An explosive is a material, either a pure single substance or a mixture of substances, which is capable of producing an explosion by its own energy
[19] [20] .
It is not proper to define an explosive as a substance, or a mixture of substances, which is capable of undergoing a sudden transformation with the production of heat and gas. The production of heat alone by the inherent energy of the substance which produces it will be enough to constitute the substance an explosive.
All explosive substances produce heat; nearly all of them produce gas. The change is invariably accompanied by the liberation of energy. The products of the explosion represent a lower energy level than did thc explosive before it had produced the explosion. An explosive perfectly capable of producing an explosion may liberate its energy without producing one. An explosion may occur without an explosive, that is, without any material which contains intrinsically the energy needful to produce the explosion. A steam boiler may explode because of the heat energy which has been put into the water which it contains. But the energy is not intrinsic to water, and water is not an explosive. Also, we have explosives which do not themselves explode. The explosions consist in the sudden ruptures of the containers which confine them.
Explosives commonly require some stimulus, like a blow or a spark, to provoke them to liberate their energy, that is, to undergo the change which produces the explosion, but the stimulus which "sets off" the explosive does not contribute to the energy of the explosion. The various stimuli to which explosives respond and the manners of their responses in producing explosions provide a convenient basis for the classification of these interesting materials.

Classification of Explosives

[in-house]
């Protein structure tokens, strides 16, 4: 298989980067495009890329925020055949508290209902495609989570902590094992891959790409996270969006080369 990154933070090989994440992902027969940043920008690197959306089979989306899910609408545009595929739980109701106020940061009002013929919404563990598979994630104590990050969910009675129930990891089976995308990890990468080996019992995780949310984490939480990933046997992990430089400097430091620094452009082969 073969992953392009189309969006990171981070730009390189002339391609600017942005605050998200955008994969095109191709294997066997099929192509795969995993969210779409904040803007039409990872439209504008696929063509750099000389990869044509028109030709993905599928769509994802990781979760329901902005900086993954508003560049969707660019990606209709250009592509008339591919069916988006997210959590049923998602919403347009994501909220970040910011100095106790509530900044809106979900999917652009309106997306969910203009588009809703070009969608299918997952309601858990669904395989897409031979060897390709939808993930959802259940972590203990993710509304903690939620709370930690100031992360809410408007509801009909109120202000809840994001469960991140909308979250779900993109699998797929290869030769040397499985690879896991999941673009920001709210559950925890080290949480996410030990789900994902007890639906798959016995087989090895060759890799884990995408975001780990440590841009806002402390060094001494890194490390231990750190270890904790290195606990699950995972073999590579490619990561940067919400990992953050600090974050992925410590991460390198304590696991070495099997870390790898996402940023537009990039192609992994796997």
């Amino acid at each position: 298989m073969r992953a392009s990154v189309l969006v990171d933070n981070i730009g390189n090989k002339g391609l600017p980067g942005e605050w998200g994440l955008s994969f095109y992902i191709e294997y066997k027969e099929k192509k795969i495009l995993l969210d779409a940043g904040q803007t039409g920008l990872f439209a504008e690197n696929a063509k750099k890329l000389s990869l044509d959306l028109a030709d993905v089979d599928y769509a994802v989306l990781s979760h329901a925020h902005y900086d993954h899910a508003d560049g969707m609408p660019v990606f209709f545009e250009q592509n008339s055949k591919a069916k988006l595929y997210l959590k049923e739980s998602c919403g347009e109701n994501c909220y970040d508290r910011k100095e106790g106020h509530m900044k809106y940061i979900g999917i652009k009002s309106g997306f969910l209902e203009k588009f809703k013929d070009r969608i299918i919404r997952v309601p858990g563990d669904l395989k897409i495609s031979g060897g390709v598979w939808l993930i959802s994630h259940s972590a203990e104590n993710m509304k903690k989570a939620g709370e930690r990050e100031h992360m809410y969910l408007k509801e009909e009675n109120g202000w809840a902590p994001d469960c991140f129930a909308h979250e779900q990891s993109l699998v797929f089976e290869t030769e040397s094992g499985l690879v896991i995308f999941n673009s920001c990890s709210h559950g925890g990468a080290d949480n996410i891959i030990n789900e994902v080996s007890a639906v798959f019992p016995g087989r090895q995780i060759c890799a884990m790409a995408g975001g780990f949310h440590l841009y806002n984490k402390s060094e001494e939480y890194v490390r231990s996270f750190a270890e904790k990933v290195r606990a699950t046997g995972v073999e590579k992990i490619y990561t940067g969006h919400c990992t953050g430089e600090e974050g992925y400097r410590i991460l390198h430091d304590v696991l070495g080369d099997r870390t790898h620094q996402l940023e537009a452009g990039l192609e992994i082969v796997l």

1. Propellants or low explosives Black Powder are combustible materials, containing within themselves all oxygen needful for their combustion, which burn but do not explode, and function by producing gas which produces an explosion. Under normal conditions, low explosives undergo deflagration at rates that vary from a few centimeters per second to approximately 400 metres per second.
    It is possible for them to deflagrate very quickly, producing an effect similar to a detonation. This usually occurs when ignited in a confined space. Explosives of this class differ widely among themselves in the rate at which they deliver their energy.
    There are slow powders and fast powders for different uses.
    Examples: black powder, smokeless powder.

  2. Tetracene Primary explosives or initiators explode or detonate when they are heated or subjected to shock. They do not burn; sometimes they do not even contain the elements necessary for combustion. The materials themselves explode, and the explosion results whether they are confined or not. They differ considerably in their sensitivity to heat, in the amount of heat which they give off, and in their "brisance", that is, in the shock which they produce when they explode. Not all of them are brisant enough to initiate the explosion of a high explosive.